Table: When using an NXP redriver, developers can choose from 9 signal conditioning parameters for the TX/RX lines on the USB host to redriver channel. Similar options are available for redrivers to peripheral channels. (Table source: NXP Semiconductors)

Evaluate redriver designs

The prototype needs to be evaluated under a range of operating conditions to determine the best options for emphasis, equalization, DC gain, and output swing control. The designer’s task is made easier by the availability of evaluation kits.

For example, Texas Instruments offers the USB-REDRIVER-EVM USB 3.0 Redriver Evaluation Module (EVM). This module is based on the company’s TUSB501DRFR USB 3.0 3.3 V single-channel redriver.

When the USB system is active, the TUSB501 periodically performs receiver detection on the TX pair. If it detects a SuperSpeed ​​USB receiver, the RX termination becomes enabled and the TUSB501 is ready to redriver.

The chip employs a receiver equalizer with three gain settings (3, 6 and 9 dB) controlled by pin “EQ”. The chip also supports de-emphasis and output swing on pins “DE” and “OS”. The de-emphasis value depends on the output swing selection. When the output swing is set to “low”, the de-emphasis can be set between 0 and -6.2 dB. When set to High, EM supports de-emphasis between -2.6 and -8.3 dB.

The EVM acts as a USB adapter and includes two TUSB501 redrivers (plus a USB 2.0 redriver). The adapter is powered from the USB host VBUS pin and passes the supply voltage to downstream ports to power peripherals.

One TUSB501 redriver on the EM boosts the host TX line performance, while the other controls the RX line. The default configuration values ​​for equalization and de-emphasis are typically the same as the transmit and receive configuration values ​​for USB 3.0 systems with 3 to 5 meter long cables and 20 to 25 cm circuit board traces. DC gain is implemented by choosing the appropriate resistors.

The EVM allows developers to test how changes to redriver configuration parameters affect the signal integrity of the TX and RX pairs of a Hi-Speed ​​USB system. The EVM can also be used as a reference design, modified for any intended application. It comes with a USB Type-A plug and socket.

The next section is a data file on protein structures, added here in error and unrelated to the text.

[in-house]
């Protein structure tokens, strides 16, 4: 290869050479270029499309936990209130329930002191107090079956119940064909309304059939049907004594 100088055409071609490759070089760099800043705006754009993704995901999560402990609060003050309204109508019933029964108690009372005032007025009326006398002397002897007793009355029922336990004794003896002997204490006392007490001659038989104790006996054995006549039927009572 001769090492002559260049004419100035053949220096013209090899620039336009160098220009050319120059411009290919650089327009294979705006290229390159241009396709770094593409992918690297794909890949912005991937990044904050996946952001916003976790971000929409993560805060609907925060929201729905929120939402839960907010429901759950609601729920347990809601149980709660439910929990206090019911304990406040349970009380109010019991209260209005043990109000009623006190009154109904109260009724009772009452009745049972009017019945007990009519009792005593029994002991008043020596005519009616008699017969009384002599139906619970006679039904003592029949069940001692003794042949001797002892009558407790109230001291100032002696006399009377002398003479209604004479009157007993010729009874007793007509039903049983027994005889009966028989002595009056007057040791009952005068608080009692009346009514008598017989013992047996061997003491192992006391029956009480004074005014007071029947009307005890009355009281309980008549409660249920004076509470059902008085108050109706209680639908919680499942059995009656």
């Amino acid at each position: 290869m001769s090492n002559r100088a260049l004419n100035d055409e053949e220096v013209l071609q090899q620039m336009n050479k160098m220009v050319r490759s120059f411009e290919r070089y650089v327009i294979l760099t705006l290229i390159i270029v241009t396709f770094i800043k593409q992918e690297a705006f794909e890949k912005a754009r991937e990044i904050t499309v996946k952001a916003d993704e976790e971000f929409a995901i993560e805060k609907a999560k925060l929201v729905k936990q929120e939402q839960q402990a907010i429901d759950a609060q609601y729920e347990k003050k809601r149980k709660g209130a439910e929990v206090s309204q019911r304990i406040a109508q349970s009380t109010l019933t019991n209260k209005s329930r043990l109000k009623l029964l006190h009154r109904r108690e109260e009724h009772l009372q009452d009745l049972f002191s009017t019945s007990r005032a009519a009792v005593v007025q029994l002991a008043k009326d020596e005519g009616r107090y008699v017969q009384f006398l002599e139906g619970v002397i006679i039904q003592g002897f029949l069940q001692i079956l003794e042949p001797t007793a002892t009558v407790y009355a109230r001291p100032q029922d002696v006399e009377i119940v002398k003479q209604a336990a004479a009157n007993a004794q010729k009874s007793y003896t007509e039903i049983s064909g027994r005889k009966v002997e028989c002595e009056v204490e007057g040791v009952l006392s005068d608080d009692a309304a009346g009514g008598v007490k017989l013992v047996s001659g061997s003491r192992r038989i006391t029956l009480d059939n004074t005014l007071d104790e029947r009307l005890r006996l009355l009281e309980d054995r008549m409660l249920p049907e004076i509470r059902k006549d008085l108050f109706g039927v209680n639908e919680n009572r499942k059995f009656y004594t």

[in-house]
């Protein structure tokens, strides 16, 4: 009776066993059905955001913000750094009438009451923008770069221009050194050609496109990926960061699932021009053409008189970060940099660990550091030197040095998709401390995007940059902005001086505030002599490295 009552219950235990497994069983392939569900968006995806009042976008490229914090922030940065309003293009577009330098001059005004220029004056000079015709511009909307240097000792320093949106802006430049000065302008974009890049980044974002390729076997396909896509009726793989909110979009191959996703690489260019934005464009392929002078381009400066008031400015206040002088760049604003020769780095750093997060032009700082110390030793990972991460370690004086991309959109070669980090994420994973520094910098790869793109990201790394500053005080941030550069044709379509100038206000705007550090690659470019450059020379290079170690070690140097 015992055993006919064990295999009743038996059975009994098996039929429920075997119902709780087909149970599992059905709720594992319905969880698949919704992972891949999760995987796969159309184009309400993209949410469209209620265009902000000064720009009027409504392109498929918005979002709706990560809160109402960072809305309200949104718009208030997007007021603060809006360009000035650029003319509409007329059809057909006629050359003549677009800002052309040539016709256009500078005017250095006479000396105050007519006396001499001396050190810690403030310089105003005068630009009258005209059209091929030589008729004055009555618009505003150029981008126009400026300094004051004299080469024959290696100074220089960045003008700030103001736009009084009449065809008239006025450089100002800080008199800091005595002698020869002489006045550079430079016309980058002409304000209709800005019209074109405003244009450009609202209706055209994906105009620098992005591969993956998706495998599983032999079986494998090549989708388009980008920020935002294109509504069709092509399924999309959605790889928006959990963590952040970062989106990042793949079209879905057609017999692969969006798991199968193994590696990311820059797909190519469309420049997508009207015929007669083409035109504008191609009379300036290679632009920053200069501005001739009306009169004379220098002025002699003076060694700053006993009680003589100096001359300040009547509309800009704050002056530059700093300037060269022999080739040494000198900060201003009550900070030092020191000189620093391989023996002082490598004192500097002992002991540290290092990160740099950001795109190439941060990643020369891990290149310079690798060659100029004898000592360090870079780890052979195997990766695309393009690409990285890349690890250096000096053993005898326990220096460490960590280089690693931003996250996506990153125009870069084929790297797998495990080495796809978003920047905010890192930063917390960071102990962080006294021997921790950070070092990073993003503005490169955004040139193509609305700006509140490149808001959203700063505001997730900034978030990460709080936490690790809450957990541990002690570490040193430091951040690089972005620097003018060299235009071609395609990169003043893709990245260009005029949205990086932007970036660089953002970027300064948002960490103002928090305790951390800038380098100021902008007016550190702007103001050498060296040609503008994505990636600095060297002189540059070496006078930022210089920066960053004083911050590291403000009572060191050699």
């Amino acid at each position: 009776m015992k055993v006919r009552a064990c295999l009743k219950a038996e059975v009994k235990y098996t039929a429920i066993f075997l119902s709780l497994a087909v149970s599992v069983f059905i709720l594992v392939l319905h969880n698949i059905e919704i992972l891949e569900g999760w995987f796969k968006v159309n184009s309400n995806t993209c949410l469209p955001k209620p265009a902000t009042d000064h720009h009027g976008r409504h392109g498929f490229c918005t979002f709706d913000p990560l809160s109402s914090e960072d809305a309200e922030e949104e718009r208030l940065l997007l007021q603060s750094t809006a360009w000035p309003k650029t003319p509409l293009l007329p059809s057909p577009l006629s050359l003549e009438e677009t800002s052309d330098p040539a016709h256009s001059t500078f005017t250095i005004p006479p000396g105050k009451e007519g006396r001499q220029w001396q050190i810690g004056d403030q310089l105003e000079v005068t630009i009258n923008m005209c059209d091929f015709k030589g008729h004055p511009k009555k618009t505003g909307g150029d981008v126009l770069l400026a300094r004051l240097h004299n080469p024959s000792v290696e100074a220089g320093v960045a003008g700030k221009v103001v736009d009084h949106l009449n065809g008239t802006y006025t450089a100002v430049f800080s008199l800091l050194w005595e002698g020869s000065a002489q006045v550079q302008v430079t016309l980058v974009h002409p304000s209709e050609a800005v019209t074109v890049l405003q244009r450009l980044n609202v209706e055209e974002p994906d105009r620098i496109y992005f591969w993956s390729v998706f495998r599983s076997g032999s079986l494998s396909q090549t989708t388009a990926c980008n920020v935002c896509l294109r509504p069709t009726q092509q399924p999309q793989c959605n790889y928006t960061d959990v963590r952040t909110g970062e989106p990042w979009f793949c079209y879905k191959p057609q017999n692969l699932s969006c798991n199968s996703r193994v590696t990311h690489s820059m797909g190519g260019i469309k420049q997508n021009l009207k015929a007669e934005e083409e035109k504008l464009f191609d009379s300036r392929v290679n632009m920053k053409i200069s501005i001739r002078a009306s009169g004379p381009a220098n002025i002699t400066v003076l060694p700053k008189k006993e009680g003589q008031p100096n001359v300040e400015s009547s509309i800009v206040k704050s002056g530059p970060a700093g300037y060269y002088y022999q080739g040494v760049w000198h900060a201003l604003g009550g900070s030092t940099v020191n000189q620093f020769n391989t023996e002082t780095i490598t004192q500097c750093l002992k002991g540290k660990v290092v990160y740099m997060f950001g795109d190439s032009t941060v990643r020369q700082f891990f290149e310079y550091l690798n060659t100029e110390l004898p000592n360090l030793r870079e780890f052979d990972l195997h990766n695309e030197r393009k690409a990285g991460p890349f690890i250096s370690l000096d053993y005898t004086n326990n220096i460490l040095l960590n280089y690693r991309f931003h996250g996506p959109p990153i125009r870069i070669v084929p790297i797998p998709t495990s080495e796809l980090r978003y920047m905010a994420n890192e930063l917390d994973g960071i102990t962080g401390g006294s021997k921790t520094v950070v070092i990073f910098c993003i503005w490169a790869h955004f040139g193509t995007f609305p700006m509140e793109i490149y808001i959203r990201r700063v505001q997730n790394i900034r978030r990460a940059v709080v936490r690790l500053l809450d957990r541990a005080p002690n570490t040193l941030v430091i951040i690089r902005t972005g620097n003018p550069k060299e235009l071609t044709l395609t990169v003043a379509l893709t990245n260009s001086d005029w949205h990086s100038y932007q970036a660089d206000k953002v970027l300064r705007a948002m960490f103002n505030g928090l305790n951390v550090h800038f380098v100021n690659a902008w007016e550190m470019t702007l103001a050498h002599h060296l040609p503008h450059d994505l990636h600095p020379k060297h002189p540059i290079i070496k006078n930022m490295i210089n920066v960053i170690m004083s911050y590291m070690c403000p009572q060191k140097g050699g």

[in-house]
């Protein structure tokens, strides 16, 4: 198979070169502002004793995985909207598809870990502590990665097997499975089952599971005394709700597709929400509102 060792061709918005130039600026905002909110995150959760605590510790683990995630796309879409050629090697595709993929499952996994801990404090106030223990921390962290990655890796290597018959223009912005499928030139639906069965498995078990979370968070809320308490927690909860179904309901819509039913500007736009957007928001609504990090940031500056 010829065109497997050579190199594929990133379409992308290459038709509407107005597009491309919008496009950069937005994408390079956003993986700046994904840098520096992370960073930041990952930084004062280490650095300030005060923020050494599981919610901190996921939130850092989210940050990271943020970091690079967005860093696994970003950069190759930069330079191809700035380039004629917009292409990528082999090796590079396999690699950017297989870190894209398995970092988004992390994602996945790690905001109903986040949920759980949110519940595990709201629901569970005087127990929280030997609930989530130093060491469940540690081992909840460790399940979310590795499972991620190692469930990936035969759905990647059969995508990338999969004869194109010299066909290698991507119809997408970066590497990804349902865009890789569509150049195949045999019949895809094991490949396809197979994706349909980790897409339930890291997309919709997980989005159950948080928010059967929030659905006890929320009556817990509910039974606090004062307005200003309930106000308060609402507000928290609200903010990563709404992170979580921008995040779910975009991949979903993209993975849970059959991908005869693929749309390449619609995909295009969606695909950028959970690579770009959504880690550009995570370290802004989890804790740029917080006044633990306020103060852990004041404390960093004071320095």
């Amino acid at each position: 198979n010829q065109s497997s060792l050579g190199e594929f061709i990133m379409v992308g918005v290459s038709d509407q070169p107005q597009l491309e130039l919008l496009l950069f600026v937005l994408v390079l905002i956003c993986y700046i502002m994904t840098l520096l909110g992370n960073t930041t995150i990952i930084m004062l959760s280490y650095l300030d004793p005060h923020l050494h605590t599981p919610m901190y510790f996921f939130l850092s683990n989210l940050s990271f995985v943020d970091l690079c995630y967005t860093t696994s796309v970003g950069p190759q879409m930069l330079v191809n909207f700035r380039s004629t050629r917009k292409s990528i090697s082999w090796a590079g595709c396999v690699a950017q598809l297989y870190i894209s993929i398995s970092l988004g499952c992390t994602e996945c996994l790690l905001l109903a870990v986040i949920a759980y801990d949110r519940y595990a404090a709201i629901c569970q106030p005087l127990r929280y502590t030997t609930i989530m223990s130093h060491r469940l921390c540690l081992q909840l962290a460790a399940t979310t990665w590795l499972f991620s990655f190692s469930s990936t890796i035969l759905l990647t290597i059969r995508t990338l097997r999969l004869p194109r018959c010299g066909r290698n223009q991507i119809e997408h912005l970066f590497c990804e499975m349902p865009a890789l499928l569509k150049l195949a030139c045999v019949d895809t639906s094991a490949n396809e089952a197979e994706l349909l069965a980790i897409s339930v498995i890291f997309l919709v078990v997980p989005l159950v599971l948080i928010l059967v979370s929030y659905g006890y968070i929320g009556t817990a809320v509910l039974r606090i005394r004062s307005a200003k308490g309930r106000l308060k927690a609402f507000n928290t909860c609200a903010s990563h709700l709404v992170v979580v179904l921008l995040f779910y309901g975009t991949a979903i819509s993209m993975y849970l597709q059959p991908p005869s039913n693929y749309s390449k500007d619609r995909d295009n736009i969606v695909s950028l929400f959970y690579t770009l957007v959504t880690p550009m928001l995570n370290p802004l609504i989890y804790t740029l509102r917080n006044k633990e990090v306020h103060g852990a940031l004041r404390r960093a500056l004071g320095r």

Test the system using a USB redrive connection

When testing a physical system, it’s important to remember that redrivers modify the USB signal, causing system jitter. This jitter should be measured to check its effect on the signal conditioning settings.

TI recommends using a test system with a 3-meter cable and a host USB printed circuit board with 24-inch traces and placing the redriver 4 inches from the connector. At the far end of the cable, peripherals are represented by a printed circuit board with traces ranging from 1 to 6 inches in size (Figure 5).

Figure 5: Hi-Speed ​​USB jitter test setup using the TUSB501 redriver. This setup replicates an application such as a PC connected to a peripheral flash drive using a 3m cable. (Image credit: Texas Instruments)

An ideal design would exhibit zero jitter, ensuring that compensation such as de-emphasis is fully applied immediately after a high-to-low/low-to-high transition. Since this is not practical, TI recommends that the design limit the jitter so that full compensation is applied within 200 picoseconds (ps) of the transition (Figure 6).

Figure 6: Jitter in Hi-Speed ​​USB systems using redrivers should be limited so that full compensation is applied within 200 ps of signal transitions. (Image credit: Texas Instruments)


The original form of USB 3.0 was suitable for cables with a maximum length of 2 meters, but many applications today use longer cables. Because the technology requires the use of high-frequency signals, extending the cable length beyond 3 meters can introduce signal integrity issues that can affect throughput. Low-cost and compact USB 3.0 redrivers provide a relatively simple solution, enabling developers to increase the equalization, emphasis, and DC gain to improve high-speed USB signal quality.

As mentioned above, silicon suppliers now offer off-the-shelf EVMs based on redrivers, making it easy to try out target devices in proposed applications. The datasheet includes component and printed circuit board layout information, allowing the EVM to be used as a reference design for the final product.